State Immigration Standoff Continues

by Mark Krikorian

A federal court yesterday upheld the core of Alabama’s immigration law, the parts regarding arrest protocols, but struck down other parts, in line with the recent Supreme Court decision regarding Arizona’s S.B. 1070. The interesting difference is that the court also ruled against a unique provision in the Alabama law that required schools to ascertain the legal status of students upon enrollment. The court ruled “that provision imposes a substantial burden on the right of undocumented school children to receive an education” as required by the Supreme Court in Plyler v. Doe. (Read the ruling here; the school requirement is Section 28 of the law.) I’m ambivalent; Alabama has every right to do this, but school is not the place I’d want to enforce immigration law. As the Supreme Court noted in Plyler, “charging tuition to undocumented children constitutes a ludicrously ineffectual attempt to stem the tide of illegal immigration, at least when compared with the alternative of prohibiting the employment of illegal aliens”, though that’s a policy question beyond the competence of a court.

Meanwhile, last week Arizona and Nebraska announced they would not recognize documents resulting from the president’s illegal executive-order DREAM scheme for the purposes of issuing driver’s licenses and welfare benefits. Virginia already has a policy of not issuing licenses based only on an Employment Authorization Document (the work card which the DREAM Scheme illegal aliens will receive) as a result of the 2010 death of a nun in an accident caused by a drunk illegal alien who had obtained a license with an EAD (though the DMV commissioner recently wrote to the ACLU that the “deferred action” DREAM Scheme illegals would indeed get licenses). The REAL ID Act lists as “evidence of legal status” the “deferred action” status Obama is handing out to illegal aliens, but it doesn’t seem to require issuance to people with that status. So it will be interesting to see if Holder tries to sue Arizona yet again, this time to force them to give licenses to illegal aliens, though Steve Dinan of the Washington Times reported this about the decision to issue licenses to the DREAM illegals:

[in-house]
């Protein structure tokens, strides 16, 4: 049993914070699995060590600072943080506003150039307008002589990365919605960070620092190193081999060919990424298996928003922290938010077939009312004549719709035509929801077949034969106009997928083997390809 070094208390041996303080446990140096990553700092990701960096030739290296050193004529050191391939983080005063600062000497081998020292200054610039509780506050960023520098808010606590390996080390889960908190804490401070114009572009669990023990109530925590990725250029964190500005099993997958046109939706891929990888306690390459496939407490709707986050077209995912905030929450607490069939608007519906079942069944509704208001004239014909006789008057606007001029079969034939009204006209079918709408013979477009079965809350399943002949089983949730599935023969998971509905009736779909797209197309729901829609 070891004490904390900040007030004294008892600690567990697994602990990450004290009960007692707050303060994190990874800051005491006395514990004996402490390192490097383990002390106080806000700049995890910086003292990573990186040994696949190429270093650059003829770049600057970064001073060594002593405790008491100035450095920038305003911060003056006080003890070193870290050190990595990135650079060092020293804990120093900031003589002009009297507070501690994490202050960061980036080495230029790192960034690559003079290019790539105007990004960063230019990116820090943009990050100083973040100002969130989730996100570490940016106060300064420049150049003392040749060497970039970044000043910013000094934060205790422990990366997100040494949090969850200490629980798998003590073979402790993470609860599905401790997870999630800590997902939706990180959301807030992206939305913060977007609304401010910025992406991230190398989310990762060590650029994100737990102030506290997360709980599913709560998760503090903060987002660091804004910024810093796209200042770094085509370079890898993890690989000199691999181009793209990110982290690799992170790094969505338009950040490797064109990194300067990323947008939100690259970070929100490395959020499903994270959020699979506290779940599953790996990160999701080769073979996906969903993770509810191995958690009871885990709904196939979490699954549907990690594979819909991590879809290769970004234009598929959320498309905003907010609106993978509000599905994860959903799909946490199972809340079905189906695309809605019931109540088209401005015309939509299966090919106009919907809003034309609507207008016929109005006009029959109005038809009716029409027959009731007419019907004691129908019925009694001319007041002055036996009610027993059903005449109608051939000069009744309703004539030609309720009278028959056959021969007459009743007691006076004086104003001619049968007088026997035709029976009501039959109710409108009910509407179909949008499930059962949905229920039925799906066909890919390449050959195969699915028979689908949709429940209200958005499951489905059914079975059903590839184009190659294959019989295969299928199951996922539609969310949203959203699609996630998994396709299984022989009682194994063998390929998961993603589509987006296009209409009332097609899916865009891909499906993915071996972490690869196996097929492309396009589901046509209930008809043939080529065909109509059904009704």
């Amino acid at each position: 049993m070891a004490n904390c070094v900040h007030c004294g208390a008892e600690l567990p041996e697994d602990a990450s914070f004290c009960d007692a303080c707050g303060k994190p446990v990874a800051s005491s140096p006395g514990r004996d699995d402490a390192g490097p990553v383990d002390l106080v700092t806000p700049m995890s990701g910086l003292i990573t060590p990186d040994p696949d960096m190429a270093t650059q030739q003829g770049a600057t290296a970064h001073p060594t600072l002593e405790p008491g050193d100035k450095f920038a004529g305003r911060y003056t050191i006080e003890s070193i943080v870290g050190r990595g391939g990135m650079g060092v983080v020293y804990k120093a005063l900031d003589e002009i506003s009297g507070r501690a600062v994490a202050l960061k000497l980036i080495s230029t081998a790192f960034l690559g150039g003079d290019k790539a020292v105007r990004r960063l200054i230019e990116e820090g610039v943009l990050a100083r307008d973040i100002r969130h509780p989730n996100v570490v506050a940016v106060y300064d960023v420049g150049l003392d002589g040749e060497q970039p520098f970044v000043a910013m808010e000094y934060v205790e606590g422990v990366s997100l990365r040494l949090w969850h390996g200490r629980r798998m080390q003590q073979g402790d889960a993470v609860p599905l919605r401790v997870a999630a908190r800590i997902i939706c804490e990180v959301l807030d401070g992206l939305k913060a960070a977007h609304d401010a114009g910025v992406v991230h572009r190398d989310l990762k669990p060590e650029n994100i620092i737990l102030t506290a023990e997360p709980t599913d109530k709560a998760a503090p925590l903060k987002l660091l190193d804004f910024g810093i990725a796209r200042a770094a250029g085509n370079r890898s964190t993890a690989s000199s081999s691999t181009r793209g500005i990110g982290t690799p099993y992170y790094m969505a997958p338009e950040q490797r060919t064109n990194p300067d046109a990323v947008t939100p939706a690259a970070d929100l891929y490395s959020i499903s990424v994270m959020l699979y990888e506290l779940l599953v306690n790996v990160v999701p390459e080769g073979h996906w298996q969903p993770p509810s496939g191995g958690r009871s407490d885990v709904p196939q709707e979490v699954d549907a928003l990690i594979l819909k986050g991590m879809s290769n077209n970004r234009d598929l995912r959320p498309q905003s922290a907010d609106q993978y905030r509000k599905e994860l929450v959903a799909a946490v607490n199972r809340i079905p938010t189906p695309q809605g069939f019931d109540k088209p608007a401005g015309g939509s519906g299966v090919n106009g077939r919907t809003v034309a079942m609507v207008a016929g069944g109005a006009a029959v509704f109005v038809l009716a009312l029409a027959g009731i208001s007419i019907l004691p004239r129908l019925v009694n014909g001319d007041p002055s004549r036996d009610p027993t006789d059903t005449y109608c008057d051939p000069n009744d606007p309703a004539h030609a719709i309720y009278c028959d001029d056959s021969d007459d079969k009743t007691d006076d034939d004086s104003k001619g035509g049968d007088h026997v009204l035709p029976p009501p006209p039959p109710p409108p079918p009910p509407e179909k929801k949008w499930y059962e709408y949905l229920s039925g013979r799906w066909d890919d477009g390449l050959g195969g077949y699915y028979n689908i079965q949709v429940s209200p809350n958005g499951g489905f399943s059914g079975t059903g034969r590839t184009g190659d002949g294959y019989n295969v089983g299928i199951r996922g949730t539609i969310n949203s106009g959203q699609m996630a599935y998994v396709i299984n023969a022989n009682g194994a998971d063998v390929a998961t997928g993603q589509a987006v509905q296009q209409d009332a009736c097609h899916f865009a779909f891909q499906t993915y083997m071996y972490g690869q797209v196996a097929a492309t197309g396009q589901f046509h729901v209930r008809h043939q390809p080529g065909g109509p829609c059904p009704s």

“Those are state questions,” said an official whom the administration made available to brief reporters on the condition that he not be named. “I’d have to point you to agencies that are responsible for issues like those.”

Finally, a photo of illegal aliens “in the shadows” from the U.S. Commission on Civil Rights field hearing in Birmingham at which I testified last week:

In the shadows

Where are the shadows?

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